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Confessions Of An Art Fair Anarchist

Confessions Of An Art Fair Anarchist image Confessions Of An Art Fair Anarchist image
Parent Issue
Month
July
Year
1993
Copyright
Creative Commons (Attribution, Non-Commercial, Share-alike)
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Agenda Publications
OCR Text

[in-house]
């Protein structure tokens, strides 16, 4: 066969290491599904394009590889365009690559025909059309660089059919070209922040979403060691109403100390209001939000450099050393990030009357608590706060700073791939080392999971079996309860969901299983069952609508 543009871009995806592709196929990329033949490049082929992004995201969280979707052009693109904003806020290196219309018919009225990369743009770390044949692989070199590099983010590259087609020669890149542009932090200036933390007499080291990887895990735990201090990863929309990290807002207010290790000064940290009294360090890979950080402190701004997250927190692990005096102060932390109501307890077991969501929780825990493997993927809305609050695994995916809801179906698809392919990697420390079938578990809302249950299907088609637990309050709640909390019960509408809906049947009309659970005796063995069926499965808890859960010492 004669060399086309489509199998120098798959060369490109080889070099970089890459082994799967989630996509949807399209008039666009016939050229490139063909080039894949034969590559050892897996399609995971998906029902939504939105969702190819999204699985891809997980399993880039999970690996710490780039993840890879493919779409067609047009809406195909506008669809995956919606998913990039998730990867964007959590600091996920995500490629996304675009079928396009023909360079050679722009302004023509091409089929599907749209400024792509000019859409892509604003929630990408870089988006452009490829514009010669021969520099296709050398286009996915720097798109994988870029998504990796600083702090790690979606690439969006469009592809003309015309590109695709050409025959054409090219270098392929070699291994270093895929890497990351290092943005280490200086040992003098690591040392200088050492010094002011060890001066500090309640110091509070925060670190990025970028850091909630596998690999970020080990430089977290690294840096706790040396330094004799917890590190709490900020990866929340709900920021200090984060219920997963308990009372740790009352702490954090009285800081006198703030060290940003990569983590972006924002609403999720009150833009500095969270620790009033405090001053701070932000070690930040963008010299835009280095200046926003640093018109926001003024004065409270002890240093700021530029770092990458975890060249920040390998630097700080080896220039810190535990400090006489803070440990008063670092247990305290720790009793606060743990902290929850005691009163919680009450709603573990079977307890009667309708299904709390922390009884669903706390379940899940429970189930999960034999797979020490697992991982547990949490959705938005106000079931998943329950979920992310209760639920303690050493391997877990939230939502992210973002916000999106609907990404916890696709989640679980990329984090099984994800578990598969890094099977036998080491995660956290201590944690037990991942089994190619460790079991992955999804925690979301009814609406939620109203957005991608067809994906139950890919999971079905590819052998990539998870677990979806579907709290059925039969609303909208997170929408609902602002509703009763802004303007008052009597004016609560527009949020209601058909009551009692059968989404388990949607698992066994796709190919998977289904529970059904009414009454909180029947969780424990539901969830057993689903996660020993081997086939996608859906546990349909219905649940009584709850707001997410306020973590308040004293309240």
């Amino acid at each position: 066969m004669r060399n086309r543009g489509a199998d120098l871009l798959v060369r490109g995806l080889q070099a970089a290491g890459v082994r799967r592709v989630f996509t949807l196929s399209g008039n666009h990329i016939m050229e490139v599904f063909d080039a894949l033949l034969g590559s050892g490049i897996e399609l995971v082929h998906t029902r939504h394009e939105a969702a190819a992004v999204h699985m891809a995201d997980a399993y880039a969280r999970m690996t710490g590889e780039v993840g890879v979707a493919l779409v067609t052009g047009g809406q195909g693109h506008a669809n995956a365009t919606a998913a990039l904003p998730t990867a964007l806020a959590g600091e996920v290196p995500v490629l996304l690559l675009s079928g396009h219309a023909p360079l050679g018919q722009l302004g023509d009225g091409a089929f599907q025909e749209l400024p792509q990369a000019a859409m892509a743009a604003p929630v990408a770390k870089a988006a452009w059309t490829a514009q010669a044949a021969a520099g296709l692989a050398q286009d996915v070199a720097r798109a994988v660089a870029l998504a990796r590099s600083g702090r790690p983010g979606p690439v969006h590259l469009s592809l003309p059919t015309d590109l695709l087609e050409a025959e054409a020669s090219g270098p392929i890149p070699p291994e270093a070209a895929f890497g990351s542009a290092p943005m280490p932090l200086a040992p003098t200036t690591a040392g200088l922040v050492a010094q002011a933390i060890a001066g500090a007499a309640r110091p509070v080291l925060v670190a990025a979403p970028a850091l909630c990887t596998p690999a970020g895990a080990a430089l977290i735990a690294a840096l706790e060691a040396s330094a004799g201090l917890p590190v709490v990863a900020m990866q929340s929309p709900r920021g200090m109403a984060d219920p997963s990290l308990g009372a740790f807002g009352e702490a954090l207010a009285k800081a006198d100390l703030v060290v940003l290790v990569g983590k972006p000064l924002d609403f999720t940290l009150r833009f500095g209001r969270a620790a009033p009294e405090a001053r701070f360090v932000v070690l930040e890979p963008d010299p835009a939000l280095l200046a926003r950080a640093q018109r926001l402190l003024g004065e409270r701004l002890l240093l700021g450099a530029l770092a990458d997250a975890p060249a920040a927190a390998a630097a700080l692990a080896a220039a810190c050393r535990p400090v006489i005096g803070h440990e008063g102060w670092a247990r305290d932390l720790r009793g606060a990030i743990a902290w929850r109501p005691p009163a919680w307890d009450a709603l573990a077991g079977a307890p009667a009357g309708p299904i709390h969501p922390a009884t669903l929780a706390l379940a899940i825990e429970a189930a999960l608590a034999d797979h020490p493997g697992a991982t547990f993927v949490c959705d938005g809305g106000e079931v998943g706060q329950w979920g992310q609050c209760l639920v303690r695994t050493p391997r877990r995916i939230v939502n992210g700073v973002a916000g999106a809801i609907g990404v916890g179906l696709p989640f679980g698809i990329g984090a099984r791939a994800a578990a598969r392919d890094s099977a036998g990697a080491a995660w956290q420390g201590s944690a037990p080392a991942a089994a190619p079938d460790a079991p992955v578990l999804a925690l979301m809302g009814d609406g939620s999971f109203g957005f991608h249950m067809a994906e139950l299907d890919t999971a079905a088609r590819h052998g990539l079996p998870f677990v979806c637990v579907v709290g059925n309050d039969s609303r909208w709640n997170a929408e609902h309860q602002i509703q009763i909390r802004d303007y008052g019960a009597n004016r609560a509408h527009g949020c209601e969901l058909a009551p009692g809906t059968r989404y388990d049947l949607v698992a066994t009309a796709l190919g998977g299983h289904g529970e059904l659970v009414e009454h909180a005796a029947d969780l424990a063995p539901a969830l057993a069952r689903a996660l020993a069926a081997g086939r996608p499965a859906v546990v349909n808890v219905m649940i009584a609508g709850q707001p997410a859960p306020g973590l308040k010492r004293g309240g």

III ■ elcome to the Ann B Arbor Art Fair. Ifyou look closely , you will V V see that there is in fact a certain amount of Art involved. The problem here is the worshipping of salable commodities and the dominatlng presence of shysters. Money flows through Ann Arbor like shit through a tin horn, and everybody's trylng to get a piece. There's a creepy feeling that a bunch of people from out of town are using Ann Arbor to try and sell things to a bunch of other people from out of town. It's not a good feeling. Watching the event grow from benign to malignant, over the years many of us have developed some powerfulresentments. Formore than a decade I took to the streets every July, there to act out my angst in anarchie Art Attacks. Seeing men 's slacks on tables in the middle of State Street somehow drove me to excesses. Where is the Art? Make your own. The original Art Attack Assemblage, constructed in the mid1970s, consisted of a ten-foot pillar with a toaster nailed to the head of it. Wired to a shopping cartand drenched in cheap latex paint, this module carne across like some terrible battering ram from heil, and we did in fact ram dormitories with it. When the toaster began to suffer from repeated impact, more toasters were added, and soon there were several toasters juxtaposed. It was grand. There followed a series of furniture-oriented statements. I wore a hollowed armchair on my body, like a naked man in a barrel. Two coats of white paint, and it's Art. The tltle was neatly printed across the front of the chair frame: ARMCHAIR INTELLECTUAL. Then there was the couch, worn by three people. Th is took more coordination, with six legs in close quarters. The inscription read: The University of Michigan Does Not Exrfst. I guess we were confronta tional. In 1980 I nearly killed myself wearing a solid oakdresser. The insides of the drawers were removed, and my head protruded through a hole at the top. The full weight of the thing rode on my shoulders. Butit really was a smart piece, with NARCOTICSBUREAU printed neatly across the drawer fronts. I was proud to stagger around with such a pun, pinched nerves notwithstanding. Soon I began to dissect televtsions. A gutted console model fit nlcely around me, and thesereen was vacant except for the words: 1 984 Means Video In Every Room. Not everyone got the polnt George Orwell's nightmare novel was hauntlng me as '84 drew nearer. A smaller TV, carefully mutated Into a vldeohelmetcage, rode on my head and shoulders In 1983. By thls üme ld started carrylng a boom box In my arms, blasting the crowd wlth the hyper-expressive Free Jazz of Albert Ayler, Sam Rlvers and Ornette Coleman. It really worked! The mass of sweating bodies parted llke the Red Sea whentheyheard the saxophone squeal. The slogan for that year was: You Gotta Have Angst. Do you recall the scène in Orwells 1984 where the individual is being reprogrammed through terror? Finding that their prisoner has a morbid fear of rats, the interrogators afflx a cage of live rodents to his face, usingaspecial mask designed for Just such a task. Naturally I had to emulate this nasty little episode at the 1984 Art Fair. I had the TV on my head , wlth rubber rats peering out, and a cage of live rats was hung on hooks dlrectly in front of my face. Itwas cumbersome, yeteffective. They were nlce llttle rats. 1 took good care of them throughout the Fair, and then returned them to the pet store, where they were most likely fed to the boa constrlctor. The rats-ln-my-face routine was presen ted to an audience out in front of the Michigan Union, where WCBN FM and Eclipse Jazz used to set up a stage and provlde live music. This was very conyenient, as itgave me a chance to conduct the annual Search For Art. I'd stand onstage and direct everyone's attention to the Art Museum across the street, explaining that some Art had in fact been sighted wlthin the Art Museum itself. 1 would then go into the Lenny Bruce Prison Film schtick, my voice booming out over the sweltering throngs of shufflinghumanity: "Allright. Art! We know you're ín there! Stay in there, and you won't be bought!" It was at the 1984 Art Fair that I was arrested while emceeing for the Blue Front Persuaders , one of Ann Arbor's hottest jump bands. I granted them a sixty second encoré after a pólice offi - eer had ordered the music to cease. In essence I was arrested for violatlng a sound ordinance and not havlng my driver's license with me. Hands cuffed behind the back and everything, man. It was quite depressing, especially when I returned to the area after gettlng out of jail and found a fraternity rock band blasting loudly on the front porch of thelr University-owned house next door to the Union. I was arrested at 9 PM . They were wailing away at 11:30, no cops in sight. But I learned quite a bit in the holding tank underneath City (see ART FAIR ANARCHIST, pago 6) (front page One) Hall. After the cop gave up trying to flnd dope in my pockete, he answered my questions wlth a stralghtforward explanatlon of our city's transformation during the Art Fair. You see, this is hardly Ann Arbor at all during that week. The laws change, from sound ordinances to the restaurant owner's rights to serve people out of doors after a certain hour. We become Uke Paris during the Occupation-an open city. Different laws. It's true. I heard it from the Man. So you'd better'be careful out there. Some time ago, a local newspaper invented the legend that I personally had come up with the slogan IT ISNT ART AND IT ISNT FAIR. I do not know why one person needs to be singled out as the originator of a saying. If we must trace itback to a single individual, then maybe it was former WCBN DJ Steve Austin. But I don't think it came from one person at all. It didn't come from me, or from you. The people of Ann Arbor have been feeling that way for years, and some smart ones go to Lake Michigan during this Revenue Fair. Yes, revenue. Also Greed, Avarice and Sleaze. Considering what Gov. Engler has been doing to Artists, we need to provide them with some opportunities to make a living. The Art Fair has become so exclusive. You wouldn't believe how many worthy creative individuals have been rejected by the arbiters - it really isn't fair. The best way is to support Artists year-round, whenever possible. If for some reason you find yourself in the middle of the Art Fair this year, watch out for the Sleaze, beware of that oily character from Orlando. He doesn't give a damn about Ann Arbor, and there are better people who need your money. If by some happy miracle you flnd real Art by real Artists, lnvest if you can. But watch your step. This is a different city during the week of too many people in one place. It's only partially Art, and it isn't Fair.